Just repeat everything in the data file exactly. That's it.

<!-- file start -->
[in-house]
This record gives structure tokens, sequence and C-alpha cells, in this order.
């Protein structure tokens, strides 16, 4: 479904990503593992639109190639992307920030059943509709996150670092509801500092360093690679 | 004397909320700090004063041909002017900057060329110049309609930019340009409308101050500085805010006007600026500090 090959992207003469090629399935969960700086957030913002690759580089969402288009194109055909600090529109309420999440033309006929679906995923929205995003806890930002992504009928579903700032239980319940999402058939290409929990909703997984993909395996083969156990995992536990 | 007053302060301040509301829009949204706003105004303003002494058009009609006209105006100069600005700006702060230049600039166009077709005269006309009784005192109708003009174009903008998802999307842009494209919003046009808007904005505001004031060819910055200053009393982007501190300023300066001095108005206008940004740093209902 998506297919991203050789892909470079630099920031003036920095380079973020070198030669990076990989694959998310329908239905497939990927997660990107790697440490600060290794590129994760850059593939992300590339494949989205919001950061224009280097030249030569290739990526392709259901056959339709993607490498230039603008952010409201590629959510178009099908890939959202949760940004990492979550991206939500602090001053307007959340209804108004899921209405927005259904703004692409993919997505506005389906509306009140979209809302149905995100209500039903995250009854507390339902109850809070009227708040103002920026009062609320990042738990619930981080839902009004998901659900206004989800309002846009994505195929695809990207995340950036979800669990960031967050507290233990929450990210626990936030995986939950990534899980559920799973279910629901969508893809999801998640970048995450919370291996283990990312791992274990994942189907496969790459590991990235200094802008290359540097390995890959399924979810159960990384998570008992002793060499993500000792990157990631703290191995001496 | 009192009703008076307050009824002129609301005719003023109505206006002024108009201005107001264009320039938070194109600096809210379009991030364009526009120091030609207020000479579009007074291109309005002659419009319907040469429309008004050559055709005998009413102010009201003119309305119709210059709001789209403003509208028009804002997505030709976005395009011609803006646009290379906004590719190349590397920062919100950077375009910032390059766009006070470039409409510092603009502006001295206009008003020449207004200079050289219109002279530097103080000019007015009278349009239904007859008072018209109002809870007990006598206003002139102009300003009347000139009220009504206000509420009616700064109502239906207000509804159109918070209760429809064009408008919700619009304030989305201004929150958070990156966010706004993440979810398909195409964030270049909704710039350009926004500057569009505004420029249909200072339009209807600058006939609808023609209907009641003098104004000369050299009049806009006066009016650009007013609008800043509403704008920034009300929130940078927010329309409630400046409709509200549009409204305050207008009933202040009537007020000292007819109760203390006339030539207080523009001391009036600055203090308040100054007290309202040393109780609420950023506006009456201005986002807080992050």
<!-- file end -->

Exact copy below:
[in-house]
This record gives structure tokens, sequence and C-alpha cells, in this order.
């Protein structure tokens, strides 16, 4: 479904990503593992639109190639992307920030059943509709996150670092509801500092360093690679 | 004397909320700090004063041909002017900057060329110049309609930019340009409308101050500085805010006007600026500090 090959992207003469090629399935969960700086957030913002690759580089969402288009194109055909600090529109309420999440033309006929679906995923929205995003806890930002992504009928579903700032239980319940999402058939290409929990909703997984993909395996083969156990995992536990 | 007053302060301040509301829009949204706003105004303003002494058009009609006209105006100069600005700006702060230049600039166009077709005269006309009784005192109708003009174009903008998802999307842009494209919003046009808007904005505001004031060819910055200053009393982007501190300023300066001095108005206008940004740093209902 998506297919991203050789892909470079630099920031003036920095380079973020070198030669990076990989694959998310329908239905497939990927997660990107790697440490600060290794590129994760850059593939992300590339494949989205919001950061224009280097030249030569290739990526392709259901056959339709993607490498230039603008952010409201590629959510178009099908890939959202949760940004990492979550991206939500602090001053307007959340209804108004899921209405927005259904703004692409993919997505506005389906509306009140979209809302149905995100209500039903995250009854507390339902109850809070009227708040103002920026009062609320990042738990619930981080839902009004998901659900206004989800309002846009994505195929695809990207995340950036979800669990960031967050507290233990929450990210626990936030995986939950990534899980559920799973279910629901969508893809999801998640970048995450919370291996283990990312791992274990994942189907496969790459590991990235200094802008290359540097390995890959399924979810159960990384998570008992002793060499993500000792990157990631703290191995001496 | 009192009703008076307050009824002129609301005719003023109505206006002024108009201005107001264009320039938070194109600096809210379009991030364009526009120091030609207020000479579009007074291109309005002659419009319907040469429309008004050559055709005998009413102010009201003119309305119709210059709001789209403003509208028009804002997505030709976005395009011609803006646009290379906004590719190349590397920062919100950077375009910032390059766009006070470039409409510092603009502006001295206009008003020449207004200079050289219109002279530097103080000019007015009278349009239904007859008072018209109002809870007990006598206003002139102009300003009347000139009220009504206000509420009616700064109502239906207000509804159109918070209760429809064009408008919700619009304030989305201004929150958070990156966010706004993440979810398909195409964030270049909704710039350009926004500057569009505004420029249909200072339009209807600058006939609808023609209907009641003098104004000369050299009049806009006066009016650009007013609008800043509403704008920034009300929130940078927010329309409630400046409709509200549009409204305050207008009933202040009537007020000292007819109760203390006339030539207080523009001391009036600055203090308040100054007290309202040393109780609420950023506006009456201005986002807080992050």